Who knows what the scale of health implications from wearing plastics might be that we don’t yet realize. Despite continued advancements in understanding the health impacts of individual chemical compounds used in plastic manufacturing, very little is still understood about all the ways in which plastics might be affecting our health.

  • Polyester does not breathe well.

Polyester fabric isn’t breathable and does a lousy job at regulating body temperature. Using polyester sleepwear (like those cute fuzzy fleece sleepers) increases your baby’s risk of overheating in their sleep and not catching enough zzzs.

That being said, it’s OK to use polyester sleepwear if your baby takes the fabric well and your indoor temp is on the cooler side, but do factor that in if you are adding any more layers, and check on your baby often.

  • Polyester can cause skin irritation.

Aside from an increased risk of making your baby uncomfortable during sleep, allergic skin reactions to polyester are quite common. Some babies dressed in polyester for even a brief period of time may end up with redness, itching, rashes, or even eczema. That can be the inevitable outcome of low breathability of polyester, a reaction to chemical coatings of the fibers, or a combination of both.

Some babies tolerate polyester clothing well. On the other hand, if your baby already has sensitive skin, it’s best to reduce polyester outfits to a minimum if they are to come in direct contact with the skin.

  • Polyester is prone to static build-up.

Need I say more?

  • Chemical fire retardants.

A wide variety of chemical compounds are currently being used to reduce the flammability of thermoplastics such as polyester, and new types are constantly being developed. Without knowing the groups of fire retardant chemicals used and the method of application (embedded in the fibers vs. surface-coated), you’re left in the dark about any potential health effects.

A growing body of evidence shows a connection between flame-retardant chemicals and health effects such as:

– endocrine disruption
– organ damage
– reproductive issues
– higher risk of cancer
– impaired neurodevelopment

Babies and young children are particularly vulnerable to the effects of chemicals they are exposed to. Their nervous systems and organs are still developing, and hand-to-mouth behavior leads to ingestion of greater amounts of dispersed chemicals. An immature developing system can only handle so much until it becomes a problem.

Related: The Ultimate Guide to Safe & Natural Baby Products

SAFER CHOICES:

It’s OK for babies to wear polyester if they are not reacting to it. Don’t feel bad if several baby garments you own are made from polyester. Still, it’s much more comfortable for your baby to wear natural breathable materials like cotton when it comes to clothing articles that sit right next to the skin. Overall, cotton remains the safest choice in baby clothing.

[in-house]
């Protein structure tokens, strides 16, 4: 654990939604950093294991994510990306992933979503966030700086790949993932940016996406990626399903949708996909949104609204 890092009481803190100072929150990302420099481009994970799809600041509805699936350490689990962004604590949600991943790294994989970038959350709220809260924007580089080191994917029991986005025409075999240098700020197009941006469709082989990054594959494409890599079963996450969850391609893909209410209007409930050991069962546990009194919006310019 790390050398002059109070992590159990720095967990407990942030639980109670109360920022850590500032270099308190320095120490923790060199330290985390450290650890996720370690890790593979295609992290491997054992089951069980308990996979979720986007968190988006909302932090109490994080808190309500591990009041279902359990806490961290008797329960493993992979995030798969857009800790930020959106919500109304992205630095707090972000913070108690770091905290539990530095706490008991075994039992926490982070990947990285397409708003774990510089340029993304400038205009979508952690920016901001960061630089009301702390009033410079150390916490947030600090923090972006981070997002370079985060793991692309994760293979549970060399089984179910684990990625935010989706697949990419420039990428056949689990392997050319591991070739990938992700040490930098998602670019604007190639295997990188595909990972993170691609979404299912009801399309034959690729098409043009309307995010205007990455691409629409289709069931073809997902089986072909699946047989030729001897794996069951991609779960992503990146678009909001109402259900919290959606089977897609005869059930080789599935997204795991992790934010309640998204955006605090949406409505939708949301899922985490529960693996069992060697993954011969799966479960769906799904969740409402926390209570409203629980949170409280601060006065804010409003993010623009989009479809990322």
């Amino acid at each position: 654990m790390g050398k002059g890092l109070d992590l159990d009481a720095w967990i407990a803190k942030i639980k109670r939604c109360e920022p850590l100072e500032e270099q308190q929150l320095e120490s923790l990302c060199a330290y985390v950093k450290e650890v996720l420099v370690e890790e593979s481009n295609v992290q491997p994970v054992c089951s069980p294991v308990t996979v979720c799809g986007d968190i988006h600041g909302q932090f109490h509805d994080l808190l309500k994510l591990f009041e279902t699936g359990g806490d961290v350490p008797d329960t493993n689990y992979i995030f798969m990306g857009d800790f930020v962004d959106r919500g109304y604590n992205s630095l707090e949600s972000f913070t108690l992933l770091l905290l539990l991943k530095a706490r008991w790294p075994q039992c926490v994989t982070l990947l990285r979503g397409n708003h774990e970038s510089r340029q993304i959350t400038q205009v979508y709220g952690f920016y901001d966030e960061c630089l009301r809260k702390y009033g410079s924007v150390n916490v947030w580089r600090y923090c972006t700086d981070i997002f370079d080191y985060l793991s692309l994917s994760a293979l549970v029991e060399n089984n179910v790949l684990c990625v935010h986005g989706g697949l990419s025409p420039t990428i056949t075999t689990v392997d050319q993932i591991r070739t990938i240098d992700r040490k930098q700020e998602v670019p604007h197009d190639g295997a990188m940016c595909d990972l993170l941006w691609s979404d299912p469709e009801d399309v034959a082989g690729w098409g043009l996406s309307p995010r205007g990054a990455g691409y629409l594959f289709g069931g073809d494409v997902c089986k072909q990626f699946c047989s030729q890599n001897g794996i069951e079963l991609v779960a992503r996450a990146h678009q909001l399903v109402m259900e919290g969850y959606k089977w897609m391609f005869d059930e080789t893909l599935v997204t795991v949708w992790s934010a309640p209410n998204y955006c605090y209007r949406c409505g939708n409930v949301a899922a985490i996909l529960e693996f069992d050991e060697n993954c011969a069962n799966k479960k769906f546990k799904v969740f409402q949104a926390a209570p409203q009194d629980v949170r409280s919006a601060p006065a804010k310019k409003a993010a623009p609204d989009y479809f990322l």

Organic cotton is an even better choice, and GOTS-certified cotton (Global Organic Textile Standard) is the ultimate winner if you can get your hands on some. Organic cotton is grown with significantly fewer chemicals than conventional cotton crops require (which is a surprisingly lot – cotton is the most chemically intensive crop in the world!), but even organic cotton fibers can be processed with harmful chemicals post-harvest. GOTS takes it up a notch by guaranteeing that no harmful chemicals have been used from the crops to harvest and all the way through processing.

Another certification to look for is OEKO-TEX Standard 100 which screens for around 100 harmful substances within all components of finished textiles. Just know that OEKO-TEX certification can apply to both organic and conventionally grown textiles (whereas GOTS certification applies exclusively to organic fibers).

All new baby clothes should be washed before use. This will help remove some residues from the fabric either from chemical applications from the factory or contaminants from previous use in the case of a second-hand item.

SUMMARY:

Polyester is considered to be safe, but it’s not the most appropriate material for baby clothes. It doesn’t let the skin breathe and may overheat your baby. It has a synthetic feel and often irritates sensitive skin. The best fabric choice for baby clothing is a soft breathable fabric without static charge like cotton.

Is polyester safe for baby to sleep on?

Ideally, polyester should not be used in crib bedding, even more so if your baby has sensitive skin. Polyester isn’t breathable, doesn’t regulate temperature well, can cause skin irritation, and doesn’t have a good feel next to the skin. Static cling tendencies of polyester is yet another reason to steer clear of polyester crib sheets.

Crib sheets are best made from cotton, ideally GOTS-certified (organic) if that is feasible for you which eliminates harmful chemicals often used in cotton processing. Organic cotton tends to be softer than conventional and will have been grown with fewer chemicals than conventional cotton.

Various harsh chemicals can be used in the processing of both conventional and organic cotton, so I wouldn’t necessarily reach for “organic” crib sheets without any certification or further disclosure. It may be the same or similar quality as any other cotton, who knows. I’m not saying that all cotton fiber producers and/or individual companies purposefully butcher organic cotton or cheat otherwise in hopes of making big bucks, but if no additional disclosure is provided, you really have no guarantees. Conventional cotton is perfectly fine to use, don’t get me wrong, my point is, you shouldn’t be paying extra for luxuries that may be a sham.

Are polyester toys + polyester fiberfill safe for babies?